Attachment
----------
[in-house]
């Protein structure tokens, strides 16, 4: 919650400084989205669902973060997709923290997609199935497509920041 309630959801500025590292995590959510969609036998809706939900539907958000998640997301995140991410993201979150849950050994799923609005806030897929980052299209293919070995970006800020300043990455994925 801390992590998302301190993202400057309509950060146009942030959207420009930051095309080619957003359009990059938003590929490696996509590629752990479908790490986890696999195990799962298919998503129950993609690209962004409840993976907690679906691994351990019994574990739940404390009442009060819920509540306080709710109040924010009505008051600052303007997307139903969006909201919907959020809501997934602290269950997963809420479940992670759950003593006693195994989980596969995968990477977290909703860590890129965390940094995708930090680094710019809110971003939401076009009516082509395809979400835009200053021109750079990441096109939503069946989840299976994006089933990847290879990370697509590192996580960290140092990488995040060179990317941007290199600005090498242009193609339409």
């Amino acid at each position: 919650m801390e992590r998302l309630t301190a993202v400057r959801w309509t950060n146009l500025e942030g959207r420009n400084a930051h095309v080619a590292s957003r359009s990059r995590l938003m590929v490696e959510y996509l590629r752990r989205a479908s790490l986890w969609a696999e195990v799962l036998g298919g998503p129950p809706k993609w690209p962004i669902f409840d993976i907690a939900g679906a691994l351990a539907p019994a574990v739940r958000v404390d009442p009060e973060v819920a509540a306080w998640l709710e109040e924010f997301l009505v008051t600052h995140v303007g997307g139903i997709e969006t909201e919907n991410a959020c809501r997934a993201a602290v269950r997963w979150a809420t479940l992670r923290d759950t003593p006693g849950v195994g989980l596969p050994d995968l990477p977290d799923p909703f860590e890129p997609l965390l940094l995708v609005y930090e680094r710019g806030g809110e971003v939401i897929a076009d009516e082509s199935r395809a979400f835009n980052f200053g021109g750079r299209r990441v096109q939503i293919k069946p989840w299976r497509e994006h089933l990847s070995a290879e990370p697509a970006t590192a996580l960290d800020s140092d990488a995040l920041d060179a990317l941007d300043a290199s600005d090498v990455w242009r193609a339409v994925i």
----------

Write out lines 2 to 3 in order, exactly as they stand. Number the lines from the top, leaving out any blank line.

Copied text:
């Protein structure tokens, strides 16, 4: 919650400084989205669902973060997709923290997609199935497509920041 309630959801500025590292995590959510969609036998809706939900539907958000998640997301995140991410993201979150849950050994799923609005806030897929980052299209293919070995970006800020300043990455994925 801390992590998302301190993202400057309509950060146009942030959207420009930051095309080619957003359009990059938003590929490696996509590629752990479908790490986890696999195990799962298919998503129950993609690209962004409840993976907690679906691994351990019994574990739940404390009442009060819920509540306080709710109040924010009505008051600052303007997307139903969006909201919907959020809501997934602290269950997963809420479940992670759950003593006693195994989980596969995968990477977290909703860590890129965390940094995708930090680094710019809110971003939401076009009516082509395809979400835009200053021109750079990441096109939503069946989840299976994006089933990847290879990370697509590192996580960290140092990488995040060179990317941007290199600005090498242009193609339409």
């Amino acid at each position: 919650m801390e992590r998302l309630t301190a993202v400057r959801w309509t950060n146009l500025e942030g959207r420009n400084a930051h095309v080619a590292s957003r359009s990059r995590l938003m590929v490696e959510y996509l590629r752990r989205a479908s790490l986890w969609a696999e195990v799962l036998g298919g998503p129950p809706k993609w690209p962004i669902f409840d993976i907690a939900g679906a691994l351990a539907p019994a574990v739940r958000v404390d009442p009060e973060v819920a509540a306080w998640l709710e109040e924010f997301l009505v008051t600052h995140v303007g997307g139903i997709e969006t909201e919907n991410a959020c809501r997934a993201a602290v269950r997963w979150a809420t479940l992670r923290d759950t003593p006693g849950v195994g989980l596969p050994d995968l990477p977290d799923p909703f860590e890129p997609l965390l940094l995708v609005y930090e680094r710019g806030g809110e971003v939401i897929a076009d009516e082509s199935r395809a979400f835009n980052f200053g021109g750079r299209r990441v096109q939503i293919k069946p989840w299976r497509e994006h089933l990847s070995a290879e990370p697509a970006t590192a996580l960290d800020s140092d990488a995040l920041d060179a990317l941007d300043a290199s600005d090498v990455w242009r193609a339409v994925i």